3: Song and lyrics, “A sikele, a kleyne,” performed by Beyle Shaechter-Gottesman, circa 1980.
Based on a poem by Avrom Reyzin, this song was popularized and folklorized, and was widely known and sung throughout the Yiddish-speaking world.
This version is performed by Beyle Shaechter-Gottesman, a poet, songwriter, singer, and advocate for Yiddish, who was born in Vienna, raised in Chernovitz, and who spent much of her adult life in the Bronx.
Suggested Activity: Compare the sukkah described in this song to the sukkahs in Oppenheim’s and Solomon’s artwork in this kit. How are the sukkahs physically similar and different? What functions does the sukkah serve in each? What are the socio-economic class considerations at play in each? What does each painting and what does the song express about the degree to which Jews felt comfortable, safe, and integrated within their societies? Invite your students to write their own song about a sukkah, thinking about what the sukkah symbolizes for them.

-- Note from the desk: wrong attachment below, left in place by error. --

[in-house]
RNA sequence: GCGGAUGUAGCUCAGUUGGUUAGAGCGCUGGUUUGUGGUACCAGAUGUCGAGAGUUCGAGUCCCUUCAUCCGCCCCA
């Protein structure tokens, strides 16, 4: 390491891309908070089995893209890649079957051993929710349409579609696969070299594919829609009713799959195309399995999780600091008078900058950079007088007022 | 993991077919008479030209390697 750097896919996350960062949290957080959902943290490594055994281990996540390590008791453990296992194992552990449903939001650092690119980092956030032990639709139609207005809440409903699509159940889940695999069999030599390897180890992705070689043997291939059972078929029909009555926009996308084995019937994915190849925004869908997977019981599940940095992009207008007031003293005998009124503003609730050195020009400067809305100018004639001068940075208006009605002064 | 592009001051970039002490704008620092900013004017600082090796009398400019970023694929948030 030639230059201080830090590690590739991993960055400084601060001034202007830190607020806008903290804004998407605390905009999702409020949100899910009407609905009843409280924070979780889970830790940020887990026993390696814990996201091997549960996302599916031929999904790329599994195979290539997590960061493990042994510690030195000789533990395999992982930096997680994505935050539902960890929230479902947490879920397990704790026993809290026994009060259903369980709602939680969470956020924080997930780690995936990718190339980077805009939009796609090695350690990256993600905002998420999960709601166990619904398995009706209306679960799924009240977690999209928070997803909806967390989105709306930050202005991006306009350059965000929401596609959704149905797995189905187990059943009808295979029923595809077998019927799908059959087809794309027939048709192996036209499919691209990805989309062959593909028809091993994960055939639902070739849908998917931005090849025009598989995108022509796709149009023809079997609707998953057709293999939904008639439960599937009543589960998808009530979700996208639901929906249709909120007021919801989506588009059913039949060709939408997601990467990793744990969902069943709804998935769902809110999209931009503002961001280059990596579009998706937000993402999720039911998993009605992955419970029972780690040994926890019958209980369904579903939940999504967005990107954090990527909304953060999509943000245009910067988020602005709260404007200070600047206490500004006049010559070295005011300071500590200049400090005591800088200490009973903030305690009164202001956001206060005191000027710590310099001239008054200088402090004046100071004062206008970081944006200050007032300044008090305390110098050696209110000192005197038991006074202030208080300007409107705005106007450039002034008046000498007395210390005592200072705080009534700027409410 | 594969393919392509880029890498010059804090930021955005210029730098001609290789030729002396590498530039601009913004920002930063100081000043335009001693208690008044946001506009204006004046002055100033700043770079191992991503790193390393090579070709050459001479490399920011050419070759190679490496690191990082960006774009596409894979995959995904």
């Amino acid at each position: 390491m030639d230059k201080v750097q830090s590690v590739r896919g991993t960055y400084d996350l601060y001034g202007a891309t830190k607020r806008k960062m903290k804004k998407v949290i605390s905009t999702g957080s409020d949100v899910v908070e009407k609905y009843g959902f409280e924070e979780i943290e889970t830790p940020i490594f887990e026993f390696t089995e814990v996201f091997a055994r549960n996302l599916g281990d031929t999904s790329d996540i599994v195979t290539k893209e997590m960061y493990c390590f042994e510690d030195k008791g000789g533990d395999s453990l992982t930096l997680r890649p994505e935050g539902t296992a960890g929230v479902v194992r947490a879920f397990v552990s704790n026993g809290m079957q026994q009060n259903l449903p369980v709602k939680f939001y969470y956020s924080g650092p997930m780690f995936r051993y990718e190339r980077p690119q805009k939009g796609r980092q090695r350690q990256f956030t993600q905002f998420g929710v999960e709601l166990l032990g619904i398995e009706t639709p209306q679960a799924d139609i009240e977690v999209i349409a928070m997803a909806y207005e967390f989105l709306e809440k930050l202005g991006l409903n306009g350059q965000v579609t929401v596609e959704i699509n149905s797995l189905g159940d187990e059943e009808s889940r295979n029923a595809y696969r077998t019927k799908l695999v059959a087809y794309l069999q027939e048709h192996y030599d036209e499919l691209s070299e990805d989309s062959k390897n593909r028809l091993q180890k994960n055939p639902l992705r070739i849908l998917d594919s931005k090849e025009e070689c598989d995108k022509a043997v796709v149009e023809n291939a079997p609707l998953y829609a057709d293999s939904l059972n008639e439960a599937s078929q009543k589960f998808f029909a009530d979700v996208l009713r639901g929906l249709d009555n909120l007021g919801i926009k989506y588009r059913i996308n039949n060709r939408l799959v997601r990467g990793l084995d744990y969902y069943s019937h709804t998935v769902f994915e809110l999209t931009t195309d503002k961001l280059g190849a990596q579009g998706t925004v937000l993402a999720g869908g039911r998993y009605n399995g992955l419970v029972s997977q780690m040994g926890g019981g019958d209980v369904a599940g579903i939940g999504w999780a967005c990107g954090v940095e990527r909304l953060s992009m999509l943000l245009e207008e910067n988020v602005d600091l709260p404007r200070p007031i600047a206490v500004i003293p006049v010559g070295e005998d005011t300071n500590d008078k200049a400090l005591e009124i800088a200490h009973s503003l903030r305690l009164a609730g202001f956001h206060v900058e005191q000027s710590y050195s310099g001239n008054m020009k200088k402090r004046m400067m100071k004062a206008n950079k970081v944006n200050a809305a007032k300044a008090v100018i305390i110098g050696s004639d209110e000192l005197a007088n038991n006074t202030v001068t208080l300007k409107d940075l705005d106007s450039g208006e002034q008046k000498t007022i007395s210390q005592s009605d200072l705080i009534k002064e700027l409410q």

Source: "A sikele, a kleyne," folksong. Performed by Beyle Shaecter-Gottesman, circa 1980. Lyrics translated by Itzik Gottesman. Courtesy of Itzik Gottesman and the Center for Traditional Music and Dance's Yiddish Song of the Week blog: www.yiddishsong.wordpress.com. October 5, 2010. https://yiddishsong.wordpress.com/2010/10/05/a-sikele-a-kleyne-performed...